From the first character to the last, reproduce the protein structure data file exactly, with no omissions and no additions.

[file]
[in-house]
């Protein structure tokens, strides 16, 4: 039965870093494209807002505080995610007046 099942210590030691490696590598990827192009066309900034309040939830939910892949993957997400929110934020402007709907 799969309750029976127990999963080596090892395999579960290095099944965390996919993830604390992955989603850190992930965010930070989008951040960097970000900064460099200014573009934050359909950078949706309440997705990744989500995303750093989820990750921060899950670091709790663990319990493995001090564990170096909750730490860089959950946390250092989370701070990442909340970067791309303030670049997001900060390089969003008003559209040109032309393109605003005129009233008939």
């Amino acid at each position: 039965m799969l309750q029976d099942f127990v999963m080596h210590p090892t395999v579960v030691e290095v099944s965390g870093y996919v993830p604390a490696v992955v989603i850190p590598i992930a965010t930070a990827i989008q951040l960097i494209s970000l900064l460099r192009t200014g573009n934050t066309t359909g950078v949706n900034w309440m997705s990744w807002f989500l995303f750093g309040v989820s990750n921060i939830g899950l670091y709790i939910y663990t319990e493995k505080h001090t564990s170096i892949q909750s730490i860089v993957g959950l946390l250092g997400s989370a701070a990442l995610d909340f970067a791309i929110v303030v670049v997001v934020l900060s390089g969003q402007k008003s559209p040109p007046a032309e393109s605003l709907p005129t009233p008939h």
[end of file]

[in-house]
């Protein structure tokens, strides 16, 4: 039965870093494209807002505080995610007046 099942210590030691490696590598990827192009066309900034309040939830939910892949993957997400929110934020402007709907 799969309750029976127990999963080596090892395999579960290095099944965390996919993830604390992955989603850190992930965010930070989008951040960097970000900064460099200014573009934050359909950078949706309440997705990744989500995303750093989820990750921060899950670091709790663990319990493995001090564990170096909750730490860089959950946390250092989370701070990442909340970067791309303030670049997001900060390089969003008003559209040109032309393109605003005129009233008939």
């Amino acid at each position: 039965m799969l309750q029976d099942f127990v999963m080596h210590p090892t395999v579960v030691e290095v099944s965390g870093y996919v993830p604390a490696v992955v989603i850190p590598i992930a965010t930070a990827i989008q951040l960097i494209s970000l900064l460099r192009t200014g573009n934050t066309t359909g950078v949706n900034w309440m997705s990744w807002f989500l995303f750093g309040v989820s990750n921060i939830g899950l670091y709790i939910y663990t319990e493995k505080h001090t564990s170096i892949q909750s730490i860089v993957g959950l946390l250092g997400s989370a701070a990442l995610d909340f970067a791309i929110v303030v670049v997001v934020l900060s390089g969003q402007k008003s559209p040109p007046a032309e393109s605003l709907p005129t009233p008939h």